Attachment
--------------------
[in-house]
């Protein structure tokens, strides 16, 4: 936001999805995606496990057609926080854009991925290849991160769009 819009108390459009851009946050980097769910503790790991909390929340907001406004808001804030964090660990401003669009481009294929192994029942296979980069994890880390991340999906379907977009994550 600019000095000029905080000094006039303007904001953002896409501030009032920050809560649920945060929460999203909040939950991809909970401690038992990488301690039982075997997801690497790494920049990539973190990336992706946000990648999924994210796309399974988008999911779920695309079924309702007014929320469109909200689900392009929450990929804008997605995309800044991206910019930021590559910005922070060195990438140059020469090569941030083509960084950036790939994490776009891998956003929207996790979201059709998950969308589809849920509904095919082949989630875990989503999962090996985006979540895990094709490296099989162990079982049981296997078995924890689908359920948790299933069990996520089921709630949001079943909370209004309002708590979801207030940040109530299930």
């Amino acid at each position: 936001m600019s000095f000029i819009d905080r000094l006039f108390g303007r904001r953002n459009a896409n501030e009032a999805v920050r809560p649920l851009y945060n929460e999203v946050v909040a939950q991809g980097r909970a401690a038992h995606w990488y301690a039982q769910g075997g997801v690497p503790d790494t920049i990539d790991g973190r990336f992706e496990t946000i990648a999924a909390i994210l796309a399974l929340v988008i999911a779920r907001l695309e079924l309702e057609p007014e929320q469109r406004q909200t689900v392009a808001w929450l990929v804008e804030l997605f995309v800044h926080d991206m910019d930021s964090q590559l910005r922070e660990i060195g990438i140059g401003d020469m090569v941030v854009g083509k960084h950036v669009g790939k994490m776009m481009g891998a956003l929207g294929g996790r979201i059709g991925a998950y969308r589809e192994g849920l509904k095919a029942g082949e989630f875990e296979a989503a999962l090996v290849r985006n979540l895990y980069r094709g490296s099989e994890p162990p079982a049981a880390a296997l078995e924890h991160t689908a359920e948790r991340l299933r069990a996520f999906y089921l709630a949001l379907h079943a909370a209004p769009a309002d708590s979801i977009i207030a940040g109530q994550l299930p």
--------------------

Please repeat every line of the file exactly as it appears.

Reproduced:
[in-house]
């Protein structure tokens, strides 16, 4: 936001999805995606496990057609926080854009991925290849991160769009 819009108390459009851009946050980097769910503790790991909390929340907001406004808001804030964090660990401003669009481009294929192994029942296979980069994890880390991340999906379907977009994550 600019000095000029905080000094006039303007904001953002896409501030009032920050809560649920945060929460999203909040939950991809909970401690038992990488301690039982075997997801690497790494920049990539973190990336992706946000990648999924994210796309399974988008999911779920695309079924309702007014929320469109909200689900392009929450990929804008997605995309800044991206910019930021590559910005922070060195990438140059020469090569941030083509960084950036790939994490776009891998956003929207996790979201059709998950969308589809849920509904095919082949989630875990989503999962090996985006979540895990094709490296099989162990079982049981296997078995924890689908359920948790299933069990996520089921709630949001079943909370209004309002708590979801207030940040109530299930």
């Amino acid at each position: 936001m600019s000095f000029i819009d905080r000094l006039f108390g303007r904001r953002n459009a896409n501030e009032a999805v920050r809560p649920l851009y945060n929460e999203v946050v909040a939950q991809g980097r909970a401690a038992h995606w990488y301690a039982q769910g075997g997801v690497p503790d790494t920049i990539d790991g973190r990336f992706e496990t946000i990648a999924a909390i994210l796309a399974l929340v988008i999911a779920r907001l695309e079924l309702e057609p007014e929320q469109r406004q909200t689900v392009a808001w929450l990929v804008e804030l997605f995309v800044h926080d991206m910019d930021s964090q590559l910005r922070e660990i060195g990438i140059g401003d020469m090569v941030v854009g083509k960084h950036v669009g790939k994490m776009m481009g891998a956003l929207g294929g996790r979201i059709g991925a998950y969308r589809e192994g849920l509904k095919a029942g082949e989630f875990e296979a989503a999962l090996v290849r985006n979540l895990y980069r094709g490296s099989e994890p162990p079982a049981a880390a296997l078995e924890h991160t689908a359920e948790r991340l299933r069990a996520f999906y089921l709630a949001l379907h079943a909370a209004p769009a309002d708590s979801i977009i207030a940040g109530q994550l299930p």